Tales From the Dog Run: Achilles
NEW YORK—Paws in the gravel, eyes on the ball, Achilles charged forward leading a pack of dogs—some four times his size—to chase a ball at the dog run at Madison Square Park.
Tiffany Gentry, a tutor, noted his bravery when he was just an 8-week-old puppy and gave him the mythical name. She was surprised that he wasn’t afraid of people, other dogs, and traffic.
As Achilles nosed a dry autumn leaf back and forth with a fuzzy, dazed puppy, Gentry spoke about the difficulties and rewards of having a dog.
The first few weeks were the most difficult as she realized she had to be with the puppy constantly. She cleaned up a lot and learned to bribe her friends with lunch so they would take care of Achilles when she was away.
As a child Gentry had a golden retriever but she barely remembers the dog. She always wanted a puppy and eventually adopted Achilles from a family in New Jersey.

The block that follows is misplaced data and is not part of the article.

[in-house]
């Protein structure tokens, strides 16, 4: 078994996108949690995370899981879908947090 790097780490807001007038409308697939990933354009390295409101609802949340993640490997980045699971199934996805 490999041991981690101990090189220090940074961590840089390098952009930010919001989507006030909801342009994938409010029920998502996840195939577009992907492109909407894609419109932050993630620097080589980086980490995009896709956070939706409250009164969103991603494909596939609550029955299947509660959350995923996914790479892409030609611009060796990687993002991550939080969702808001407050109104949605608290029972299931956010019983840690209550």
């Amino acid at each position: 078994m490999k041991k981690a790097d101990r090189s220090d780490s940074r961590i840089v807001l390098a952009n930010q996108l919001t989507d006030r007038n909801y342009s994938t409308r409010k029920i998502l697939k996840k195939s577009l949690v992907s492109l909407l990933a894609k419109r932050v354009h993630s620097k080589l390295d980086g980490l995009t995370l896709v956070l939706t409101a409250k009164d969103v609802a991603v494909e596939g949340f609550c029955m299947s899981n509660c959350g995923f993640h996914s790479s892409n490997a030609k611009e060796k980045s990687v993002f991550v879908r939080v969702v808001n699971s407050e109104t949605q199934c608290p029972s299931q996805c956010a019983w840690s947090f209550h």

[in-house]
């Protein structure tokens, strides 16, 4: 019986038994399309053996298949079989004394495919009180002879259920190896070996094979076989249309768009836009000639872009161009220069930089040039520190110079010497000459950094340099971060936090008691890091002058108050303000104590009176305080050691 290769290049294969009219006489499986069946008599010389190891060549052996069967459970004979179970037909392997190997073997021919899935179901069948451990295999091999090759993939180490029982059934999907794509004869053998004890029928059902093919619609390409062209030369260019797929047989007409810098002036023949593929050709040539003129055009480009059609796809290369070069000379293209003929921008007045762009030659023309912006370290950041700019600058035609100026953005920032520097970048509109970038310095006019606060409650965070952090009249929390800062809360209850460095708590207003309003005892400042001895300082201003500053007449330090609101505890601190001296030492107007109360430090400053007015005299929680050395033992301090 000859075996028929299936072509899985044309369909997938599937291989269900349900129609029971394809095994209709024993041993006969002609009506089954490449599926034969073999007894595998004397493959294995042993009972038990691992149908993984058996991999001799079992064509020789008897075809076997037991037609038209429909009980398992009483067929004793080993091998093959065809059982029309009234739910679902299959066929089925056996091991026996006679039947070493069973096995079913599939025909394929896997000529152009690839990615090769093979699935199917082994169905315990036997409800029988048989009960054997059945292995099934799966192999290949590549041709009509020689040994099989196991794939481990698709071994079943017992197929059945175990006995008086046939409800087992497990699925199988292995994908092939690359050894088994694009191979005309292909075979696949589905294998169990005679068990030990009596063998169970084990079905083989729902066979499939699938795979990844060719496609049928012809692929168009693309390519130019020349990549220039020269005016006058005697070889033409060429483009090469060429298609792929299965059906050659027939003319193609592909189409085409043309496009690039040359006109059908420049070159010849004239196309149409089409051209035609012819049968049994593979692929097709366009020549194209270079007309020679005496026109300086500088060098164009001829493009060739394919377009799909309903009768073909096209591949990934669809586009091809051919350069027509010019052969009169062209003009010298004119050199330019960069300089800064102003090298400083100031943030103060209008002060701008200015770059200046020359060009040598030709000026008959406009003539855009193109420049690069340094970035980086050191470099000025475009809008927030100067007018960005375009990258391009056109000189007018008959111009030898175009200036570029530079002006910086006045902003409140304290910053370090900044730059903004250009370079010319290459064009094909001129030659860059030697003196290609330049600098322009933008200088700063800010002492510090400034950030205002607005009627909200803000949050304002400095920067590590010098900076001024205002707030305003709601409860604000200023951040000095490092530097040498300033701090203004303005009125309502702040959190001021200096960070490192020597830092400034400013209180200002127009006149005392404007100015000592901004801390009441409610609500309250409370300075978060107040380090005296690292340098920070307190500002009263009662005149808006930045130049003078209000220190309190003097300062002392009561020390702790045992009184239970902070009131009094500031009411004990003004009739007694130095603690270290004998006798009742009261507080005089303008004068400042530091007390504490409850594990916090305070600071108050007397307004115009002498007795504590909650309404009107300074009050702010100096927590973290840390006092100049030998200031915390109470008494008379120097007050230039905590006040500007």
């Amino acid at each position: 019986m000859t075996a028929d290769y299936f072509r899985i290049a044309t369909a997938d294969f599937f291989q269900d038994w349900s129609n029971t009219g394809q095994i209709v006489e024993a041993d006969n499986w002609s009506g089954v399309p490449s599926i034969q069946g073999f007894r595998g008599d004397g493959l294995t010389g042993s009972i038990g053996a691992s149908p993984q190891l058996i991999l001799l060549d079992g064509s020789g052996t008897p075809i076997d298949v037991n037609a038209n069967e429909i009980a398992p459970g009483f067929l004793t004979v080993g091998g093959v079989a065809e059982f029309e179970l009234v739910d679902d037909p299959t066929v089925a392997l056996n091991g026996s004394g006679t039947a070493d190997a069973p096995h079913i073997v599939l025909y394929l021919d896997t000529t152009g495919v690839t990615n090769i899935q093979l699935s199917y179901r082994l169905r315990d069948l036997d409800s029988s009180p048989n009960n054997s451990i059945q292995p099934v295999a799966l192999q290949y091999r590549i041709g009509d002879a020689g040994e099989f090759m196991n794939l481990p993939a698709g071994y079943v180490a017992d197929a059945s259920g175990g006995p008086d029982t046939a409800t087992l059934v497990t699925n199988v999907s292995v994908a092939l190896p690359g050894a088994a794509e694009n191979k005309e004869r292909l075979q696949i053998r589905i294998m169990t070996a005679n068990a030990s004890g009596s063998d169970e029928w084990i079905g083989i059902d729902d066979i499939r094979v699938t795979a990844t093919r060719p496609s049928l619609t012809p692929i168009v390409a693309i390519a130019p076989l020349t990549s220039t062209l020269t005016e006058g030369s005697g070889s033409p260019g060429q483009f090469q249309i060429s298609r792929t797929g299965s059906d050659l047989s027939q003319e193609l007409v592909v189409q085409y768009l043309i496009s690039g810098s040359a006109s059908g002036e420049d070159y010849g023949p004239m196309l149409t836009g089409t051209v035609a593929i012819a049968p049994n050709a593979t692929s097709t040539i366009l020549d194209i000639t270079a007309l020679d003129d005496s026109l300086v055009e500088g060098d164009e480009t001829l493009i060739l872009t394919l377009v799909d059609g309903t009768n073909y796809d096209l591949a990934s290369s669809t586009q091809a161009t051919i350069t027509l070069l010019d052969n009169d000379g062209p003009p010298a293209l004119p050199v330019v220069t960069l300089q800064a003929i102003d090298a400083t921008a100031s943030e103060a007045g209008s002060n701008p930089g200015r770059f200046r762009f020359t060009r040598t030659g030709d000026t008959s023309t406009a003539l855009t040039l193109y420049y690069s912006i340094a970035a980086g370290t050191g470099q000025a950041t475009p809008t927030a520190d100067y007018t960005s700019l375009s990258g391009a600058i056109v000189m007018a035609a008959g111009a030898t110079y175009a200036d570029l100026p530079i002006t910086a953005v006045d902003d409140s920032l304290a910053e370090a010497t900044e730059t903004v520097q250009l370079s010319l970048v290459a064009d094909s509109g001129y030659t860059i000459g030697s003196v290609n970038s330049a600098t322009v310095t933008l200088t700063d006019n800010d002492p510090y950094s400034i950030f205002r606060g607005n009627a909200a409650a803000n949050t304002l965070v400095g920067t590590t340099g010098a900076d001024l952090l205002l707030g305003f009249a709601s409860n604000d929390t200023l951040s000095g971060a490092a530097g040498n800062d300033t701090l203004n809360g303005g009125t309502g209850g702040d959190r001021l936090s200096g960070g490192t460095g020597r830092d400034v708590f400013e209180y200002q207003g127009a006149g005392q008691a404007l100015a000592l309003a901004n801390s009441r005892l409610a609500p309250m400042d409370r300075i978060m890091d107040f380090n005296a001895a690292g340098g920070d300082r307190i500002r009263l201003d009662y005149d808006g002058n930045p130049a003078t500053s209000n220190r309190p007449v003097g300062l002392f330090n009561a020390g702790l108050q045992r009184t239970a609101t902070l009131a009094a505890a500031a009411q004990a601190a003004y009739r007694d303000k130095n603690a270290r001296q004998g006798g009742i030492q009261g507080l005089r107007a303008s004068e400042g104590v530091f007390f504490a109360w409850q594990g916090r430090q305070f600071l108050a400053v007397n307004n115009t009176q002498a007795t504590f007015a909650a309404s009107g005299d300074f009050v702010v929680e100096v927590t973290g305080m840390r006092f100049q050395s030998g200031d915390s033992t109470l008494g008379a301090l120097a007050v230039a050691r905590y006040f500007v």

“I didn’t know anything about puppies. I did a lot of research,” Gentry said. “I had to figure out his signals, what he wanted, because we couldn’t communicate yet.”
At his most heroic, Achilles is a bit of a martial artist. His special move is a jump with a full body rotation. When less heroic, Achilles loves his squeaky green and pink caterpillar stuffed toy. He cuddles with it when he goes to sleep.
Gentry’s life changed drastically after she adopted Achilles. But the difficulties were worth it—she can now go on all day about the benefits.
“He’s changed my life in so many wonderful ways. I’m happy most of the time now. I enjoy walking him. It gives me so much pleasure,” Gentry said. “I’ve actually lost 40 pounds since I’ve had him, just from going out and walking and playing with him. He’s had a great impact on my health and my moods.”
Gentry’s social circle also expanded when she took Achilles to dog parks.
“I’ve met several people and we’ve become close now because our dogs liked each other,” she said. “You become more social, because your dog socializes you.”
When Achilles was young, he was very social, making friends with people and other dogs. “He’s very sweet, usually gentle, energetic, loving, and adventurous,” Gentry said.
He is now more cautious and scopes out a situation before making acquaintances. “But,” Gentry said, “He is still very brave.”